One of the results of building flyovers to ease traffic in our city is that the spaces underneath them are often a kind of wasteland.
In an effort to address this,
the design arm of Jaaga, co-ordinated with
to create art in the spaces under the Hebbal flyover, whereby the common citizen was both represented and asked to participate.
BBMP funded the project as part of a drive to clean up the space before the Karnataka global investors meet. The art project with Jaaga(there was an earlier project at Richmond Circle) was initiated and supported at the behest of JC Sarfraz Khan, by the local councillor.
The Bangalore Development Authority (BDA) has taken up completing the painting of all the pillars. Jaaga had been the facilitators for the art component and for involving community in creative ways to contribute to the art project.
“We have so many rules about what citizens and road users should not do on the roads,” says Archana Prasad of Jaaga. “We wanted to involve the road users and pedestrians in a positive way, and let them know what they can do to claim public spaces. We’ve carried out a similar initiative at Richmond Circle; we decided that citizens could be requested to ‘do’, instead of commanded to ‘don’t do’.”
The event consisted of shining lights on citizens of Bangalore, then outlining the shadows cast on the flyover pillars with masking tape, and painting them in various colors.
Why silhouettes? “Painting a silhouette of a citizen makes it both particular and an abstraction,” explains Kamya Ramachandran, Director, Jaaga DNA. A particular person poses for the silhouette…but after that, the outline represents all or any of us.”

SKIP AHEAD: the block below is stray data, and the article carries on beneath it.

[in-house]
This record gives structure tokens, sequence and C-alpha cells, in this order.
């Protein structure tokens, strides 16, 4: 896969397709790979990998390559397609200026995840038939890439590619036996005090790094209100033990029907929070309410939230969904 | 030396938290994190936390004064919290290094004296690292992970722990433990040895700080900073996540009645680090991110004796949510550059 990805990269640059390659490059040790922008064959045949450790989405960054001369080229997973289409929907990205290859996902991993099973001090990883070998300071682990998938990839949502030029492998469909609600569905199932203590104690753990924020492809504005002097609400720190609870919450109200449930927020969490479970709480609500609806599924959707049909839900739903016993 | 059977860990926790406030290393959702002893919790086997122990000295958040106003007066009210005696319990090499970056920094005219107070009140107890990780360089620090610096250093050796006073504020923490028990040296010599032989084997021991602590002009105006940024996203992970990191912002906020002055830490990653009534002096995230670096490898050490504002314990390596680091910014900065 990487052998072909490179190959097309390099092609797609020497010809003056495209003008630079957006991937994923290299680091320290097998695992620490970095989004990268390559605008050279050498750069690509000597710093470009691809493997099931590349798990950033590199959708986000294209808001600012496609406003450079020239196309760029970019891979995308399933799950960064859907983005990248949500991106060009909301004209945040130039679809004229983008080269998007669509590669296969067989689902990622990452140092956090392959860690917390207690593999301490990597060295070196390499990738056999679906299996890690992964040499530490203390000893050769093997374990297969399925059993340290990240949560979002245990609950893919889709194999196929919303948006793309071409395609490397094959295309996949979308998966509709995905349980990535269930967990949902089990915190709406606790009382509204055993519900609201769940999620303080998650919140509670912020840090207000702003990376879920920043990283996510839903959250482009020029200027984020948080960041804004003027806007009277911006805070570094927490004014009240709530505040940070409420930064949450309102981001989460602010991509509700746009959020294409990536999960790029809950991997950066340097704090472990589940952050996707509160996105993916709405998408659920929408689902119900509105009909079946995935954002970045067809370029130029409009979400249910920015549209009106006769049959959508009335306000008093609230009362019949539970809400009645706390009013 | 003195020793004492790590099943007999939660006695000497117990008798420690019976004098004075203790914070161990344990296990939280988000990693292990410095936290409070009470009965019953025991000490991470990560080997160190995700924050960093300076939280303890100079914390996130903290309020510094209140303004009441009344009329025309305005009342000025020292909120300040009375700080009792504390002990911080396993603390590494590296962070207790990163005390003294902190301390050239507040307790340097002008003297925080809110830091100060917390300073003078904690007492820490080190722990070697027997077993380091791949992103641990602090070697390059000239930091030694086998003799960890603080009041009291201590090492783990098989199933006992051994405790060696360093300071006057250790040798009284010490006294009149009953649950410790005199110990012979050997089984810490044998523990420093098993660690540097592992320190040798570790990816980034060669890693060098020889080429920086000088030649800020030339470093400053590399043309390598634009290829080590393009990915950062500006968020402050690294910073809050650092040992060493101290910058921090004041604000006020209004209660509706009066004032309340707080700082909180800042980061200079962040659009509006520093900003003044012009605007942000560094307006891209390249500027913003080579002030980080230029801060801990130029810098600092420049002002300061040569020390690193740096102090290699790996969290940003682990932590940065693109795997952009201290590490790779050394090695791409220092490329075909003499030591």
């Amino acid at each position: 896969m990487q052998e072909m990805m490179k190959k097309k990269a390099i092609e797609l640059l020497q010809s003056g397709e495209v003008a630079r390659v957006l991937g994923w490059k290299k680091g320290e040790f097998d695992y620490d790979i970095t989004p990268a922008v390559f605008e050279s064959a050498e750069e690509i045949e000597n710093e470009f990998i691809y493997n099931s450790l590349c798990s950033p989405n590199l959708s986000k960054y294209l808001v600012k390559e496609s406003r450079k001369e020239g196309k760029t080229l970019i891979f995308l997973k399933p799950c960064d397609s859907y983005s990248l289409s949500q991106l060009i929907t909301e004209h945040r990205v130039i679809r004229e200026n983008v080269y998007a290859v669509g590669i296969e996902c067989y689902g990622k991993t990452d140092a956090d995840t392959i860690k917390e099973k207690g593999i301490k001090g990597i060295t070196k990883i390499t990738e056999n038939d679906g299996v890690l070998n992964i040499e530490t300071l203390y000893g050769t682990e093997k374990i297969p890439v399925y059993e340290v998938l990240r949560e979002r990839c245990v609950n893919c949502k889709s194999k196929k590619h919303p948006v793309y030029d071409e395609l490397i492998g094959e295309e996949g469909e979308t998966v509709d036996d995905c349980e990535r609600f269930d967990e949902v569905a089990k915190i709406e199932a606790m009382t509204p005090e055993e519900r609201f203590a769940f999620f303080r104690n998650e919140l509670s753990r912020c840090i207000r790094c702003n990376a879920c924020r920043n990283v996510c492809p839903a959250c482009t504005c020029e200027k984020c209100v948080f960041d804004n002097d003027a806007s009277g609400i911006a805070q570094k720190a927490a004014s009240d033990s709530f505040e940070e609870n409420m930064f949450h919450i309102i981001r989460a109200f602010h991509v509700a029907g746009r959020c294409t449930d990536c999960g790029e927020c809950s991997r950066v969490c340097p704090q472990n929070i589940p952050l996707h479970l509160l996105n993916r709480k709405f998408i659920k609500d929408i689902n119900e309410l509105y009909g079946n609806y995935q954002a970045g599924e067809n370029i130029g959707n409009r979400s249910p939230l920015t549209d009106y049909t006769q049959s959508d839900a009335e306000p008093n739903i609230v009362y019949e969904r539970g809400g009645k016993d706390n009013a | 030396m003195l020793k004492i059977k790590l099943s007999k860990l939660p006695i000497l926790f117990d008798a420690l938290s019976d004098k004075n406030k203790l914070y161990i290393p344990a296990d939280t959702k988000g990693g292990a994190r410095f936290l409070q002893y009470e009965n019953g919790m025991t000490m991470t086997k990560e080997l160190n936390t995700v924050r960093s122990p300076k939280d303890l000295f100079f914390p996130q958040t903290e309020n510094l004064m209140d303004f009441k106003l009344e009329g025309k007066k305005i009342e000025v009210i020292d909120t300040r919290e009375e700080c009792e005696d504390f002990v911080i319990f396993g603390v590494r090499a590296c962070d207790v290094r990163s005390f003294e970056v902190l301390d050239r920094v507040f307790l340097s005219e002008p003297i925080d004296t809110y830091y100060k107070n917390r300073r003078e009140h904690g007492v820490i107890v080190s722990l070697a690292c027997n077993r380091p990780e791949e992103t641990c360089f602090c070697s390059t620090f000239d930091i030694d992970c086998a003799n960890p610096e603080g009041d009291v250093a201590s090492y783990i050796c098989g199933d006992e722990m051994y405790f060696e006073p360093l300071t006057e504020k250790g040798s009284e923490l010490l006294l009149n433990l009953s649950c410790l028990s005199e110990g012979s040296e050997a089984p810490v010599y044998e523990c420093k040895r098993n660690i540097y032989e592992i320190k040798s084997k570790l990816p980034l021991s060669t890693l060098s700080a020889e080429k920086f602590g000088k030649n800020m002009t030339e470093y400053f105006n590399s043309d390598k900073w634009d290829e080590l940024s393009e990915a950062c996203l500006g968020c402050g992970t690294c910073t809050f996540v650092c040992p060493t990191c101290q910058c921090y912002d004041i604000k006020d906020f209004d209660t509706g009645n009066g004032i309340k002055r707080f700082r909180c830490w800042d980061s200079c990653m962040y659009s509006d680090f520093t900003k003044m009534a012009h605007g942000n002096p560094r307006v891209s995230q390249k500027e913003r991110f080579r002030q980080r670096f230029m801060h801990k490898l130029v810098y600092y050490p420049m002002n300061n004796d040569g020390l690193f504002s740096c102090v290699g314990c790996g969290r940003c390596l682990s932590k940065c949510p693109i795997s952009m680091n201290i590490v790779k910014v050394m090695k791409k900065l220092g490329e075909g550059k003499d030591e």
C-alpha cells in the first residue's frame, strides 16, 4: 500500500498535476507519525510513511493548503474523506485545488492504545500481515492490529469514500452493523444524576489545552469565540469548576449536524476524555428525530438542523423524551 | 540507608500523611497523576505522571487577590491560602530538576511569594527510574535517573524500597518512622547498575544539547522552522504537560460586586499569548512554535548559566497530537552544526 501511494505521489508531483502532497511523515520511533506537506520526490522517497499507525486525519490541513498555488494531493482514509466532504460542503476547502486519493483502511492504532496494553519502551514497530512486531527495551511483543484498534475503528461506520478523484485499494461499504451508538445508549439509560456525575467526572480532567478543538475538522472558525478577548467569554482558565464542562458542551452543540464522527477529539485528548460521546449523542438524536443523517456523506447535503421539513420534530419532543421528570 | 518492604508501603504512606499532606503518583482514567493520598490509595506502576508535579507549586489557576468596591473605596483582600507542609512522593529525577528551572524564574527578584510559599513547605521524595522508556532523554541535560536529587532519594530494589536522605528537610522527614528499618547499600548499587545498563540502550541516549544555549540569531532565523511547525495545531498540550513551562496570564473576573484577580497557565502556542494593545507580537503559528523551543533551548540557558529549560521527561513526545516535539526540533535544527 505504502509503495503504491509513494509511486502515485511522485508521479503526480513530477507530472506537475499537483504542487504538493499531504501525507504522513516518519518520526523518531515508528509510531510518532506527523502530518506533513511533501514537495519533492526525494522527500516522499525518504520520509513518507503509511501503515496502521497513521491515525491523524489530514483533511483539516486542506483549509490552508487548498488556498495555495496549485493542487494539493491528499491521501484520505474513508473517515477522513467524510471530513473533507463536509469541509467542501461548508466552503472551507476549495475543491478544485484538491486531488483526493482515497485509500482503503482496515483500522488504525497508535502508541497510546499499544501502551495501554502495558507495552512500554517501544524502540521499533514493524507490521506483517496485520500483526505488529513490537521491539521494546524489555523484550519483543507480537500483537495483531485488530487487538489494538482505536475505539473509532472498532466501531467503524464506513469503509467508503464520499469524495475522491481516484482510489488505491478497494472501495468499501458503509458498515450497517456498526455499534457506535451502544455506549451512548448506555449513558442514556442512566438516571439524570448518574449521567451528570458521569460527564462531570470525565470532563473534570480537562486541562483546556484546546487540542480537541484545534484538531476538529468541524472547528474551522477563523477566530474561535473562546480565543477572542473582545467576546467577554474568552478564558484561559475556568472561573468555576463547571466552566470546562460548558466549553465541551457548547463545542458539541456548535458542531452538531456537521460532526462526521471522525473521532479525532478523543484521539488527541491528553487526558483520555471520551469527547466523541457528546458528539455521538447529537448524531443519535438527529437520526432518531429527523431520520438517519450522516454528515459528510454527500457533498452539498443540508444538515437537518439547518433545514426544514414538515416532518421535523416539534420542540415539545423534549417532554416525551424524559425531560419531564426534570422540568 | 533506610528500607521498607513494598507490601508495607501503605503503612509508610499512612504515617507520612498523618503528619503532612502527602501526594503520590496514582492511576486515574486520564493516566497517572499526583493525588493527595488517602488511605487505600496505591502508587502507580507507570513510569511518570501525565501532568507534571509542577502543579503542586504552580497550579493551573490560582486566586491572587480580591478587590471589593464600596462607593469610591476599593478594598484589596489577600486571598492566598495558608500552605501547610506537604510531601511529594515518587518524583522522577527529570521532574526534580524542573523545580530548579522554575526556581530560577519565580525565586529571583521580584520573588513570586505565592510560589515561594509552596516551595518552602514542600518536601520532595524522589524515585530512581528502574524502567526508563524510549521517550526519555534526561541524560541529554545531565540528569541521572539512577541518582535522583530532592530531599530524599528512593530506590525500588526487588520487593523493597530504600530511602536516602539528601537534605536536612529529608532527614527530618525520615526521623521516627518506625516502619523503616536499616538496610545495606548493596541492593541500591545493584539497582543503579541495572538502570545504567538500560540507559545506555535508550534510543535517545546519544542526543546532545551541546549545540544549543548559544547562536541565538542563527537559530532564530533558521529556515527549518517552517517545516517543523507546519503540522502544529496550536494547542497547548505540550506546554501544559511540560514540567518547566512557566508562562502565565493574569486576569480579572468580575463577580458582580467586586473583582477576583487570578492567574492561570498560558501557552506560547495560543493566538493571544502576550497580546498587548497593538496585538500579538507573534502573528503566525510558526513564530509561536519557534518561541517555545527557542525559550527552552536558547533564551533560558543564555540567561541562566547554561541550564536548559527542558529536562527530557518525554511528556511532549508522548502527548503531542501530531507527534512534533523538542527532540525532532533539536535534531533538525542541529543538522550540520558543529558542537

On Tuesday, the 26th of January, 2016, I went to Hebbal flyover to see what would happen. I was completely absorbed by the variety of people who participated in the event, with everyone willingly dipping paintbrushes and going to work on the silhouettes.
Prakash and Satish are two volunteers, who heard of the initiative through Chithra Kala Parishath (CKP) and came along to help out.
Here are Guru Prasad and Unnikrishna, two more volunteers…one photographing the other painting!
Babu and Mahesh are two professional house and sign painters from Madivala, who were asked to come and help mix the paints. “We like being part of the action rather than just painting for our livelihoods and then moving to the next site,” says Babu. “Now, whenever I pass this flyover, I’ll look at the outlines.”
The members of the LGBTQ community, who were “working” the flyover stop lights, were also very keen on participating, and when it came to holding up a slate with suggestions on how to use the space, they enthusiastically provided suggestions, including practical ones like having a toilet and drinking water facilities.
Here are Lalitha and Archana , holding up their suggestions, written in Tamil, asking for greenery.
Even the police officers who came to keep an eye on the proceedings became citizens first and policemen later, holding up their suggestions…for cleanliness and safety.
The catering staff from BBMP did a great job of serving coffee, tea and biscuits to everyone.
One man who was detailed to up the litter, but several of us helped!
Of course, boys always innovate…these young men managed to roll up some masking tape into a ball and proceeded to have fun with it!
Many people from the Government were there, too. The Minister of State for Agriculture, Mr Krishna Byre Gowda, with his wife Meena; the Joint Commissioner, BBMP,Mr J C Sarfraz Khan, and the Councillor, Ward 7, Mr Manjunath Babu were all present, as were many members of the Coffee Board, and many pourakramikas from various Wards.
Here’s Shaona from Jaaga, inducting a young man into the nuances of photography:
With people like Sarah from New York (a volunteer with Jaaga) added to the mix, and one got a fairly heterogenous collection of Bangalore citizens!
It was a very enjoyable event, though it remains to be seen how the space under the flyover can truly be claimed, when access to it is through heavy, unheeding traffic. The place is also very dusty, and needs a few amenities before citizens can find it usable.